The notion of time is that it flows, from past through the present moment on to the future, as a linear motion. The present moment does not exist as a line of motion; it does not exist as a flow and it is only known by the mind in reference to the notions of past and future. The present NOW moment is not in the three dimensions of seriality measurements; it is in its own real dimension of eternality. The present moment never ends and so is eternal and also infinite; it is not measurable, just as consciousness also is not measurable. The present moment is the only moment wherein it is possible to inspect the notions of past and future. Past and future exist only in the mental realm, which is internal. Past and future, or so-called “time”, does not and cannot exist as an external reality. The only reality is to be found in the present moment, aside from mental superimpositions of time and of space and of causation. We remember the past and expect the future, but both are mental notions occurring in the present moment. Misunderstanding of the processes of the thinking principle and perception gets occluded by the illusion of time. When past and future are recognized as notions in a present superimposing mental process, then time collapses into the eternal presence.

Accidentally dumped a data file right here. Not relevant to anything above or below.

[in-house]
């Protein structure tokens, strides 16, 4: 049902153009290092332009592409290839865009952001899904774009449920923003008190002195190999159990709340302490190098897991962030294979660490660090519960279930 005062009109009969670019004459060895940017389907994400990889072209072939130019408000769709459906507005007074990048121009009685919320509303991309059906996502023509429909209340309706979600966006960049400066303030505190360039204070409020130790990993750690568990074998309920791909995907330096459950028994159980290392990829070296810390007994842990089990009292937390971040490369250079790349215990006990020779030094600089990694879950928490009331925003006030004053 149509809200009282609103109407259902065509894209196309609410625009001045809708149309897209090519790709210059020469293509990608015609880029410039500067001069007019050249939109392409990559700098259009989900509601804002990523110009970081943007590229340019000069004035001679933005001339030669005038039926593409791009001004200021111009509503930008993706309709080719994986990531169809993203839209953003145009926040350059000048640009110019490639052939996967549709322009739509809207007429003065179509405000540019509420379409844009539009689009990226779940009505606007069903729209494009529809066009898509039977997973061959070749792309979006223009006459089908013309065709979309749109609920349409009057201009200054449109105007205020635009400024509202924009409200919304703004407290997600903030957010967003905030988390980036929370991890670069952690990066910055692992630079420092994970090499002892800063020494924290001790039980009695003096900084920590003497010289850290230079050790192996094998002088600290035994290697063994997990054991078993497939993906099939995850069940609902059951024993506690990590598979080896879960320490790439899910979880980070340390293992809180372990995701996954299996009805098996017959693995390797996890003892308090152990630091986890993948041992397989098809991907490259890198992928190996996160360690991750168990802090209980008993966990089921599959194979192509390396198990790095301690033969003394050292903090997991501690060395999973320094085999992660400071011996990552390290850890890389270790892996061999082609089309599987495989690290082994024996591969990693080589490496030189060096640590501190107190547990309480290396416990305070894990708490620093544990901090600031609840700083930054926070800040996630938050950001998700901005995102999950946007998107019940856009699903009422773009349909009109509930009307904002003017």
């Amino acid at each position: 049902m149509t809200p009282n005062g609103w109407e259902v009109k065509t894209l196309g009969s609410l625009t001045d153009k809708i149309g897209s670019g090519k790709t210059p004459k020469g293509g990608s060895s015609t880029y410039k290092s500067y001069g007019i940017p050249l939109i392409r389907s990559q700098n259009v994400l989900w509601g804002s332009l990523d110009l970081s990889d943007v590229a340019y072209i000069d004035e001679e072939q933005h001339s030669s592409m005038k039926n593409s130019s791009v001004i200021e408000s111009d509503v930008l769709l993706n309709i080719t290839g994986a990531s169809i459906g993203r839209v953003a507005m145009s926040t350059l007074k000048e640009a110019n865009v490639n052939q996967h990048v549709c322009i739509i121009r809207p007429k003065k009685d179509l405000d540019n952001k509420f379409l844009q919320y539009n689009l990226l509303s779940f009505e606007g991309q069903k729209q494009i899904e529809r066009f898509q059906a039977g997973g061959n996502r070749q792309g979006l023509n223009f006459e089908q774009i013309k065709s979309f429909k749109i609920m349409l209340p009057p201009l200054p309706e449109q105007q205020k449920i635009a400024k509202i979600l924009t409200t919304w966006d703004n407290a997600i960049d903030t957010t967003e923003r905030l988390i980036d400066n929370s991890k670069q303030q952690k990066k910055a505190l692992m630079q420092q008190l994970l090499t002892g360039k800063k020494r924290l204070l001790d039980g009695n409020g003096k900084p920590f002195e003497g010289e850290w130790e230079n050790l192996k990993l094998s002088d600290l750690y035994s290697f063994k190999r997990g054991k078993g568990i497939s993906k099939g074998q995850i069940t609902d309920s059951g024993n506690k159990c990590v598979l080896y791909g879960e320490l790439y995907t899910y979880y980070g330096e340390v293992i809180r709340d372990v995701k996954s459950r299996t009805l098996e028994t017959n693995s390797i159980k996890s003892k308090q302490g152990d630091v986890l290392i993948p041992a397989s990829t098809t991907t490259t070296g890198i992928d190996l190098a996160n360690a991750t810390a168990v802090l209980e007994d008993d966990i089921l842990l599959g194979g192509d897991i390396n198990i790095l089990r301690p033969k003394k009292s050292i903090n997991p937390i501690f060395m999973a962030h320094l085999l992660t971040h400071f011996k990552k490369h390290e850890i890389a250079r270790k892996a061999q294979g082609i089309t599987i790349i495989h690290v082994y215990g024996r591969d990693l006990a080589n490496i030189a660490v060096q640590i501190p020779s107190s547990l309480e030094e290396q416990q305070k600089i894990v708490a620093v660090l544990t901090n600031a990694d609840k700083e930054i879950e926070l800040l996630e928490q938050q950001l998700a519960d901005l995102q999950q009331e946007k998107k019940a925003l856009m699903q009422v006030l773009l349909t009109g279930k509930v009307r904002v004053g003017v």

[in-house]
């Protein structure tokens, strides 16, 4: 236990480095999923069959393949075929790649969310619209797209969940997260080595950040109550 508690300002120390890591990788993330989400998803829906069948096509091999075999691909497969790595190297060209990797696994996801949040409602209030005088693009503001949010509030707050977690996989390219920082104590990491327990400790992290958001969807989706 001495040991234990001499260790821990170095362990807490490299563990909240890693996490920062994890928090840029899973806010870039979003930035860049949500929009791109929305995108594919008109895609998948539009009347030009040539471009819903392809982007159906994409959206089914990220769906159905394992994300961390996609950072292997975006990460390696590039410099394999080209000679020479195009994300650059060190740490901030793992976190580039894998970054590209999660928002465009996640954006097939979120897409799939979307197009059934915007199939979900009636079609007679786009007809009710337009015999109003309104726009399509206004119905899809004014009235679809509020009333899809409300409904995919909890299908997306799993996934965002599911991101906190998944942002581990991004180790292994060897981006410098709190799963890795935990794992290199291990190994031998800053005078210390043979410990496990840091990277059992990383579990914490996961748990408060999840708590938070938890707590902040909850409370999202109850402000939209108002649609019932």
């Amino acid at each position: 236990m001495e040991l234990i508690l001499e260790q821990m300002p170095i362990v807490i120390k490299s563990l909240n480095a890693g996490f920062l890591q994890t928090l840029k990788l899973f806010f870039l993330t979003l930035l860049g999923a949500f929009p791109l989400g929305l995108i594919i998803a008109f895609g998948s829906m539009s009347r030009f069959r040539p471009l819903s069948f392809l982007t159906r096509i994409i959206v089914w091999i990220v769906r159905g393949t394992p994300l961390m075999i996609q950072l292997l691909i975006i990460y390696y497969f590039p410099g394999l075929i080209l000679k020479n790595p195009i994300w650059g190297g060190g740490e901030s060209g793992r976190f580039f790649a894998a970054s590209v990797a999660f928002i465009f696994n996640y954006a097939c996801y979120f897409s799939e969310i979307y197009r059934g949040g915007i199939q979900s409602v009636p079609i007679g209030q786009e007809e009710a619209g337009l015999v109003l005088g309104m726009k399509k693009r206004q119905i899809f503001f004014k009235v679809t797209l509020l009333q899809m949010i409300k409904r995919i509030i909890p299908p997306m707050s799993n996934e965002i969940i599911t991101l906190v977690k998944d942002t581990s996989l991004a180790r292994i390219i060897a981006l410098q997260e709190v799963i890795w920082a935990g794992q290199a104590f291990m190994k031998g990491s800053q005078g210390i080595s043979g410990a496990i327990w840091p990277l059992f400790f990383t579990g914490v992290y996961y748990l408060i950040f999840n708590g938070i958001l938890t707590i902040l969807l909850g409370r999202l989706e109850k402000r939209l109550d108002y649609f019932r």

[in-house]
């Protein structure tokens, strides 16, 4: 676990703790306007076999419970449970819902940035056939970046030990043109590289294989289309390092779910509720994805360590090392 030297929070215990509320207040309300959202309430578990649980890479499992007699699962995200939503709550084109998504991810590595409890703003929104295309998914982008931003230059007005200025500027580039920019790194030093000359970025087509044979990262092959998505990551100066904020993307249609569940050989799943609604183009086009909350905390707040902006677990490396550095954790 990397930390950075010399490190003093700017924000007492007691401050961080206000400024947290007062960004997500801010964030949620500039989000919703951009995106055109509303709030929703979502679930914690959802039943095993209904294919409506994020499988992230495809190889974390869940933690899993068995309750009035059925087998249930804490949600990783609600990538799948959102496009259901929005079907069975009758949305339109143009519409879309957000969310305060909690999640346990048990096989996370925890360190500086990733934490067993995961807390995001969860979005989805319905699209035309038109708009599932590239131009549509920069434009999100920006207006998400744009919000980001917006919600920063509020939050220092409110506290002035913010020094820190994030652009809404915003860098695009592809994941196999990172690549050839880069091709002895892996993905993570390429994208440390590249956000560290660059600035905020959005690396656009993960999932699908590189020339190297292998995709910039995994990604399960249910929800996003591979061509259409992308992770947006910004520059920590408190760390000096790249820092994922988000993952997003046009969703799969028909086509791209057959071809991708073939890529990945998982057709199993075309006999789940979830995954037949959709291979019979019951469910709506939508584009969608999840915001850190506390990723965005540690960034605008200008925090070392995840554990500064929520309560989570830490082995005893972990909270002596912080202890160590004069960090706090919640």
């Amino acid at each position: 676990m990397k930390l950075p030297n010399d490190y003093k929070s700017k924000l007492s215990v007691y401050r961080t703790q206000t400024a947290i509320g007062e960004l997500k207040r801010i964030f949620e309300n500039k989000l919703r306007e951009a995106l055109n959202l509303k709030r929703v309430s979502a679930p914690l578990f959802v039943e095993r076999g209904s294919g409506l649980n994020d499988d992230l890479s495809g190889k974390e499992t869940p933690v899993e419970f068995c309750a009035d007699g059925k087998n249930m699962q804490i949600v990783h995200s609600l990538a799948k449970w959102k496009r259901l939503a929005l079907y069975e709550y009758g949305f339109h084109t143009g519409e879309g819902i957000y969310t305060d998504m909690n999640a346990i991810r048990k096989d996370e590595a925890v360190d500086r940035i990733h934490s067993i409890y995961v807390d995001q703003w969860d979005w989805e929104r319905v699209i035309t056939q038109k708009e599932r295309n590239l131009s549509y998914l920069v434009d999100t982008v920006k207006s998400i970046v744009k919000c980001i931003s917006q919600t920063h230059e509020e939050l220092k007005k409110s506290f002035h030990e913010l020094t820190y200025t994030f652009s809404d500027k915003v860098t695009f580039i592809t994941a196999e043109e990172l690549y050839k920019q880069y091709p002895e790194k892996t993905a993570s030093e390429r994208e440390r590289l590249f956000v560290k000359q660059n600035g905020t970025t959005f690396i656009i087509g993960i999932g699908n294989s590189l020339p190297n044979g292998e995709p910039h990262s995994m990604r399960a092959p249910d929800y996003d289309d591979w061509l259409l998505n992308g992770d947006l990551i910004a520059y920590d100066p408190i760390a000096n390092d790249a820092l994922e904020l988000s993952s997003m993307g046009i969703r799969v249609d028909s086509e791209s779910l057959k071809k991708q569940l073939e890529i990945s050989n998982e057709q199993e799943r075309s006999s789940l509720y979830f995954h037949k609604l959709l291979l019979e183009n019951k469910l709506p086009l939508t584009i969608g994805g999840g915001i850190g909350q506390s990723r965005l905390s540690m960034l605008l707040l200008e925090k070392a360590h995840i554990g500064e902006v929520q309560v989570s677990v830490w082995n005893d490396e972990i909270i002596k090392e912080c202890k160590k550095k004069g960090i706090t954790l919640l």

Does it happen to anybody in past time? No, because the past is no more. Does it happen to anybody in the future? No, because the future is not yet. So that leaves only the NOW moment, the present moment. Because the notion of past and future are only of mind’s memory and imagination, we know that time itself is only a notion, something for the mind to help it conjure up ideas of relativity. If enlightenment happens to somebody then it has to occur in the present moment, and this does happen. The right effort is directed toward stabilizing enlightenment and this is directly dependent on the continuity of the understanding of nonduality. When we recognize nondual existence and live life from this base, that’s enlightenment. When we forget nonduality as reality then we, as presumed individuals subject to the notion of the separate ego, fall back into the old habitual tendencies of mind and separative thinking and perceiving. This is the instability we have to put forth effort to conquer. Stability of the nondual realization in the present moment is enlightened presence. This is why Sakyamuni Buddha was called “The Conqueror”. He never left presence.